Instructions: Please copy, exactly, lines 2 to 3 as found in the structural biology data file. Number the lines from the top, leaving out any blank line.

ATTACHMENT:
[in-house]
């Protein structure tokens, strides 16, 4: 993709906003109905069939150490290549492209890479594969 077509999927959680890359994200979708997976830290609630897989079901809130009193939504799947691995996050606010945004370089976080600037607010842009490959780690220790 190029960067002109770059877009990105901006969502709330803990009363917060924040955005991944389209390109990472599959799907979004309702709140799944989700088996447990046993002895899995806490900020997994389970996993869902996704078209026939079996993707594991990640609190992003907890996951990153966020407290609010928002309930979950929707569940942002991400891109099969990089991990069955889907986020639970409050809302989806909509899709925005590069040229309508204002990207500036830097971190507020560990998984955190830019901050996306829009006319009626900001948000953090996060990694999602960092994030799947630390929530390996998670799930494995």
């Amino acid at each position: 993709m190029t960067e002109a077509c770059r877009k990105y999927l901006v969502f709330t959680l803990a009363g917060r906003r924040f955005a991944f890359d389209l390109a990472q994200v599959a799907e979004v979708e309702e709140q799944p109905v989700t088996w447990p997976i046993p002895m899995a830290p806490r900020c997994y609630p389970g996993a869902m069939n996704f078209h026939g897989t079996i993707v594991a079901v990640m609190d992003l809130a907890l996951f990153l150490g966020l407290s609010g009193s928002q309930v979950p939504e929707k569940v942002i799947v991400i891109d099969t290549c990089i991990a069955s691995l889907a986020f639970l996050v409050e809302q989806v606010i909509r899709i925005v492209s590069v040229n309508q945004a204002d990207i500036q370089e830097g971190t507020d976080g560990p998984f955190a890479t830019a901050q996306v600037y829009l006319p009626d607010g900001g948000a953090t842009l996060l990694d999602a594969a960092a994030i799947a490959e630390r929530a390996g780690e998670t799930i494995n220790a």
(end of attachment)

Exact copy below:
């Protein structure tokens, strides 16, 4: 993709906003109905069939150490290549492209890479594969 077509999927959680890359994200979708997976830290609630897989079901809130009193939504799947691995996050606010945004370089976080600037607010842009490959780690220790 190029960067002109770059877009990105901006969502709330803990009363917060924040955005991944389209390109990472599959799907979004309702709140799944989700088996447990046993002895899995806490900020997994389970996993869902996704078209026939079996993707594991990640609190992003907890996951990153966020407290609010928002309930979950929707569940942002991400891109099969990089991990069955889907986020639970409050809302989806909509899709925005590069040229309508204002990207500036830097971190507020560990998984955190830019901050996306829009006319009626900001948000953090996060990694999602960092994030799947630390929530390996998670799930494995």
């Amino acid at each position: 993709m190029t960067e002109a077509c770059r877009k990105y999927l901006v969502f709330t959680l803990a009363g917060r906003r924040f955005a991944f890359d389209l390109a990472q994200v599959a799907e979004v979708e309702e709140q799944p109905v989700t088996w447990p997976i046993p002895m899995a830290p806490r900020c997994y609630p389970g996993a869902m069939n996704f078209h026939g897989t079996i993707v594991a079901v990640m609190d992003l809130a907890l996951f990153l150490g966020l407290s609010g009193s928002q309930v979950p939504e929707k569940v942002i799947v991400i891109d099969t290549c990089i991990a069955s691995l889907a986020f639970l996050v409050e809302q989806v606010i909509r899709i925005v492209s590069v040229n309508q945004a204002d990207i500036q370089e830097g971190t507020d976080g560990p998984f955190a890479t830019a901050q996306v600037y829009l006319p009626d607010g900001g948000a953090t842009l996060l990694d999602a594969a960092a994030i799947a490959e630390r929530a390996g780690e998670t799930i494995n220790a």